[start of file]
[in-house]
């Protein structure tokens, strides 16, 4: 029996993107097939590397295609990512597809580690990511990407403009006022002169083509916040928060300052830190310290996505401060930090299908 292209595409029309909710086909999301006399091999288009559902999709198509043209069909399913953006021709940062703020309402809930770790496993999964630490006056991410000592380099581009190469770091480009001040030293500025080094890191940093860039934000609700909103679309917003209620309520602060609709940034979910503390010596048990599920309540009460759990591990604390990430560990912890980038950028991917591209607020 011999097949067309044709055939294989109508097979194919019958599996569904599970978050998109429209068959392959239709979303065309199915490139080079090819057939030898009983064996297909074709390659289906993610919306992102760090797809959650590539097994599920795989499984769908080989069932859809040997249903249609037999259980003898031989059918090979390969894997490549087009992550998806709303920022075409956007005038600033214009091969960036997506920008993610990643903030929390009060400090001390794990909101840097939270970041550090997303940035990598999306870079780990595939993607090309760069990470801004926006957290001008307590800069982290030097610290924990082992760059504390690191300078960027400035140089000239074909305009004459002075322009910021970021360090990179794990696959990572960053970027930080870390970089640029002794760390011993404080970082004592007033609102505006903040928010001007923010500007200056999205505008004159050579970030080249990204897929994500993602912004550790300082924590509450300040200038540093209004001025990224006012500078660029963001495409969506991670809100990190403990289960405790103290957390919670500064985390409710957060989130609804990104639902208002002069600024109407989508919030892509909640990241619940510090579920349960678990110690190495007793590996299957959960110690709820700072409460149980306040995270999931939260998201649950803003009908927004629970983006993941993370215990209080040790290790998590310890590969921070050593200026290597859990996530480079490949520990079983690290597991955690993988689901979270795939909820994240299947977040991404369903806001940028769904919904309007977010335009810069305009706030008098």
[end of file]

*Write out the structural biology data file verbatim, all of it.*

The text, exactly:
[in-house]
């Protein structure tokens, strides 16, 4: 029996993107097939590397295609990512597809580690990511990407403009006022002169083509916040928060300052830190310290996505401060930090299908 292209595409029309909710086909999301006399091999288009559902999709198509043209069909399913953006021709940062703020309402809930770790496993999964630490006056991410000592380099581009190469770091480009001040030293500025080094890191940093860039934000609700909103679309917003209620309520602060609709940034979910503390010596048990599920309540009460759990591990604390990430560990912890980038950028991917591209607020 011999097949067309044709055939294989109508097979194919019958599996569904599970978050998109429209068959392959239709979303065309199915490139080079090819057939030898009983064996297909074709390659289906993610919306992102760090797809959650590539097994599920795989499984769908080989069932859809040997249903249609037999259980003898031989059918090979390969894997490549087009992550998806709303920022075409956007005038600033214009091969960036997506920008993610990643903030929390009060400090001390794990909101840097939270970041550090997303940035990598999306870079780990595939993607090309760069990470801004926006957290001008307590800069982290030097610290924990082992760059504390690191300078960027400035140089000239074909305009004459002075322009910021970021360090990179794990696959990572960053970027930080870390970089640029002794760390011993404080970082004592007033609102505006903040928010001007923010500007200056999205505008004159050579970030080249990204897929994500993602912004550790300082924590509450300040200038540093209004001025990224006012500078660029963001495409969506991670809100990190403990289960405790103290957390919670500064985390409710957060989130609804990104639902208002002069600024109407989508919030892509909640990241619940510090579920349960678990110690190495007793590996299957959960110690709820700072409460149980306040995270999931939260998201649950803003009908927004629970983006993941993370215990209080040790290790998590310890590969921070050593200026290597859990996530480079490949520990079983690290597991955690993988689901979270795939909820994240299947977040991404369903806001940028769904919904309007977010335009810069305009706030008098």